As you return to your normal life and embark on a life of recovery and sobriety you may find yourself floating through life with few if any meaningful relationships. Between your recovery and other middle-aged people’s commitments, it can be difficult to maintain meaningful friendships.
A lot of us are surprised when we stop and think about how most of the relationships in our lives are closer to acquaintances than deep meaningful friendships. Friendships are a hard thing to start and an even harder thing to maintain, but they are not impossible.
Despite these difficulties, it is still worth your time and effort to develop new deep, and meaningful friendships as you embark on a life of sobriety. Often you cannot simply return to your old friend group because being around those people can cause you to slip back into unhealthy habits.
This doesn’t mean that all of your old friends are off-limits, it just means you need to take your time and see which of those people understand what you have been through and which of those friends are willing to support you as you move forward in life.
So with all of these difficulties associated with friend groups what is the point of taking a risk? Well, luckily there are plenty of reasons to dive back into a meaningful social life.
1. Loneliness Is A Common Cause of Relapse
Being stuck with no one to hang out with or talk to can often lead to loneliness and boredom. While you having nothing to do and no one to talk you out of bad choices it can be very easy to slip back into old patterns and relapse.
2. Friend Groups With Common Ground Provide Support
Along the same lines as above, having people around you that sympathize with you and understand your journey will provide you with a laid-back support system. While being a part of a professional support system is a good idea nothing can really compare to having people around you that care about you and look out for your best interests.
Now that we know there is distinct value to putting yourself out there to make new friends and go deeper into friendships you already have, it is time to take action. Approaching both current and hypothetical future relationships with a distinct focus will help you start working towards developing deeper bonds with those close to you.
Who Should You Look For?
When looking for friends to establish meaningful relationships with look first at friends and family members that you are already fairly close with. Sometimes all you need is a quick catch up or heart to heart to dive back into a deep and meaningful friendship. After that look for people who are also living a life of sobriety or people who like to do the same activities that you do.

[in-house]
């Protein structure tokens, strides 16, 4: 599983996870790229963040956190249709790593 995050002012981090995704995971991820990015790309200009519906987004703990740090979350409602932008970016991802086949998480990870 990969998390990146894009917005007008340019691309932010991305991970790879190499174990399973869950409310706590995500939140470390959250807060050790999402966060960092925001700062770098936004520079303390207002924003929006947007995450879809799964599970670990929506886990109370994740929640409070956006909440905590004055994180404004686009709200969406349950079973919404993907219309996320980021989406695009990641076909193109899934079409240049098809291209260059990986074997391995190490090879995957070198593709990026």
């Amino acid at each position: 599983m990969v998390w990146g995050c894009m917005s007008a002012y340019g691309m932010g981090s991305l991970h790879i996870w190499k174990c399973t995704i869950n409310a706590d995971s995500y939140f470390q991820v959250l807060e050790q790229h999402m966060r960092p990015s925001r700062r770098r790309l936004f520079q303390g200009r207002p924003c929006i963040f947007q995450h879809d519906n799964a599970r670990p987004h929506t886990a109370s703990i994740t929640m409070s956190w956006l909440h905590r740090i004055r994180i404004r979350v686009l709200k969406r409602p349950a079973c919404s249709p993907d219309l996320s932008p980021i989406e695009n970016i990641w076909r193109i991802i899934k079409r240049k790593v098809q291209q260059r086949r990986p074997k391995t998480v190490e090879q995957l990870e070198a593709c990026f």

Generally, a shared interest or life experience is all you need to bond with someone and begin to dive into a friendship that could blossom into a meaningful relationship.
When and Where Can you Look?
Realistically you should always be looking everywhere to bolster your relationships or start new ones. Routine hangouts with your friends often have a chance to go deeper if you can stay a little longer, or your acquaintance that you usually only do an activity with may want to come over for dinner after. Always keep an open mind and look to build camaraderie.
If you are more in the situation of looking for new friends in general then reach out to your support group. There is a good chance that with your shared life experiences there could be someone else who is also looking for a new friendship to explore.
What Should You Look For?
As you start to develop these relationships it is important to look for people who let you share openly and listen intently. A key sign that things are progressing nicely is that you are able to share vulnerable thoughts and feel open with them. When they respond in supportive and thoughtful ways you can rest easy knowing things are progressing well.
Deep relationships are all about openness on a two-way street. If your openness is not met with similar openness then you may need to give everything more time and effort. If this trend continues then maybe the friendship is not meant to be and you should both move on.
However things seem to be going remember to be patient. Do not force openness because things start to go well and if openness is coming easily early you should make sure to remain patient and progress the friendship in an appropriate time frame.
How Can You Build Bonds?
Sharing deep feelings and insecurities with a person for the first time can be a daunting task. The first situation where you both feel comfortable diving deeper into the friendship often has to come naturally, as any other way feels forced.
To work towards this moment it is beneficial to hang out enough to understand where you both draw your initial boundaries. Through conversation, you will be able to pick up on signs that there is something someone wants to share but is unwilling to at that time. The key is to not pry and instead stay patient and wait until they share organically.
Deciding when you can share your deeper thoughts, feelings, and desires without scaring off friends is a little bit trickier. Some people choose to share after the other person, which has its obvious downfalls, while other people just go for it when they want to, which can also go poorly.
Unfortunately, there is no clear answer on when to share, it will come down to you reading the room and believing that your friend is ready for meaningful conversation when you are as well.
Despite the difficulties and awkwardness that can arise when you are building new relationships it is an aspect of life that never loses importance. Maintaining deep relationships with those near you will only benefit you in the long run as you navigate a life of sobriety and recovery.